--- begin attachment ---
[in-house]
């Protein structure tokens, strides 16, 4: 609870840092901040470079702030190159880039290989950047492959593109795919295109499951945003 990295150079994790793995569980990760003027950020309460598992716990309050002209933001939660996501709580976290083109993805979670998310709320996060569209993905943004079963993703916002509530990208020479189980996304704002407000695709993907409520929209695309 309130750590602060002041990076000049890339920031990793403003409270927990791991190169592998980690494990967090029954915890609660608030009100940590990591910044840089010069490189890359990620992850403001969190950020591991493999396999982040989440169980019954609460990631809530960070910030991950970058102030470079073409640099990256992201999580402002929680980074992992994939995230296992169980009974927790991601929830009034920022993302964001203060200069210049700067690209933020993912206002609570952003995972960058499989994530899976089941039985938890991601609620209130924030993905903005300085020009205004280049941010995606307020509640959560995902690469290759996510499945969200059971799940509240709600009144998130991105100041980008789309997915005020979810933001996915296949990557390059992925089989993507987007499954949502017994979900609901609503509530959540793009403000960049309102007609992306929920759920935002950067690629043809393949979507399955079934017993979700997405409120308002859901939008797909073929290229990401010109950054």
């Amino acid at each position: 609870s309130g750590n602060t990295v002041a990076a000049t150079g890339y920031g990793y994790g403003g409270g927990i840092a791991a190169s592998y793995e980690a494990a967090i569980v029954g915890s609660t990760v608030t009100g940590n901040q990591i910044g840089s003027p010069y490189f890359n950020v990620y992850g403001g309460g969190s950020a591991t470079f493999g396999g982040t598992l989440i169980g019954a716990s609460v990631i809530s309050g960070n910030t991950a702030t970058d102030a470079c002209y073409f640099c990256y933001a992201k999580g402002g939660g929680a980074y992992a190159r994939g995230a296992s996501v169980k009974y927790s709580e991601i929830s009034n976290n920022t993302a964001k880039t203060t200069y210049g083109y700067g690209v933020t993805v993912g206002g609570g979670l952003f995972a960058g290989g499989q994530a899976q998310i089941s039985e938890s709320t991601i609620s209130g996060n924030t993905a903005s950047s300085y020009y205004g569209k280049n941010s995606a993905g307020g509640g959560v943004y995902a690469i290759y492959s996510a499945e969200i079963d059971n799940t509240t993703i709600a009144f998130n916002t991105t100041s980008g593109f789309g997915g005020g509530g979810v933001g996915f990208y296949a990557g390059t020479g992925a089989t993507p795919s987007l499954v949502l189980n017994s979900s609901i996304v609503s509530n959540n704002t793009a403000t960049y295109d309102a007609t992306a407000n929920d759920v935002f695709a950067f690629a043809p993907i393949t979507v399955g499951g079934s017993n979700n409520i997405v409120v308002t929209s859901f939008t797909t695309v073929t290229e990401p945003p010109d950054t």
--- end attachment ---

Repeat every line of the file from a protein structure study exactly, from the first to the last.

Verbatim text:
[in-house]
């Protein structure tokens, strides 16, 4: 609870840092901040470079702030190159880039290989950047492959593109795919295109499951945003 990295150079994790793995569980990760003027950020309460598992716990309050002209933001939660996501709580976290083109993805979670998310709320996060569209993905943004079963993703916002509530990208020479189980996304704002407000695709993907409520929209695309 309130750590602060002041990076000049890339920031990793403003409270927990791991190169592998980690494990967090029954915890609660608030009100940590990591910044840089010069490189890359990620992850403001969190950020591991493999396999982040989440169980019954609460990631809530960070910030991950970058102030470079073409640099990256992201999580402002929680980074992992994939995230296992169980009974927790991601929830009034920022993302964001203060200069210049700067690209933020993912206002609570952003995972960058499989994530899976089941039985938890991601609620209130924030993905903005300085020009205004280049941010995606307020509640959560995902690469290759996510499945969200059971799940509240709600009144998130991105100041980008789309997915005020979810933001996915296949990557390059992925089989993507987007499954949502017994979900609901609503509530959540793009403000960049309102007609992306929920759920935002950067690629043809393949979507399955079934017993979700997405409120308002859901939008797909073929290229990401010109950054």
């Amino acid at each position: 609870s309130g750590n602060t990295v002041a990076a000049t150079g890339y920031g990793y994790g403003g409270g927990i840092a791991a190169s592998y793995e980690a494990a967090i569980v029954g915890s609660t990760v608030t009100g940590n901040q990591i910044g840089s003027p010069y490189f890359n950020v990620y992850g403001g309460g969190s950020a591991t470079f493999g396999g982040t598992l989440i169980g019954a716990s609460v990631i809530s309050g960070n910030t991950a702030t970058d102030a470079c002209y073409f640099c990256y933001a992201k999580g402002g939660g929680a980074y992992a190159r994939g995230a296992s996501v169980k009974y927790s709580e991601i929830s009034n976290n920022t993302a964001k880039t203060t200069y210049g083109y700067g690209v933020t993805v993912g206002g609570g979670l952003f995972a960058g290989g499989q994530a899976q998310i089941s039985e938890s709320t991601i609620s209130g996060n924030t993905a903005s950047s300085y020009y205004g569209k280049n941010s995606a993905g307020g509640g959560v943004y995902a690469i290759y492959s996510a499945e969200i079963d059971n799940t509240t993703i709600a009144f998130n916002t991105t100041s980008g593109f789309g997915g005020g509530g979810v933001g996915f990208y296949a990557g390059t020479g992925a089989t993507p795919s987007l499954v949502l189980n017994s979900s609901i996304v609503s509530n959540n704002t793009a403000t960049y295109d309102a007609t992306a407000n929920d759920v935002f695709a950067f690629a043809p993907i393949t979507v399955g499951g079934s017993n979700n409520i997405v409120v308002t929209s859901f939008t797909t695309v073929t290229e990401p945003p010109d950054t």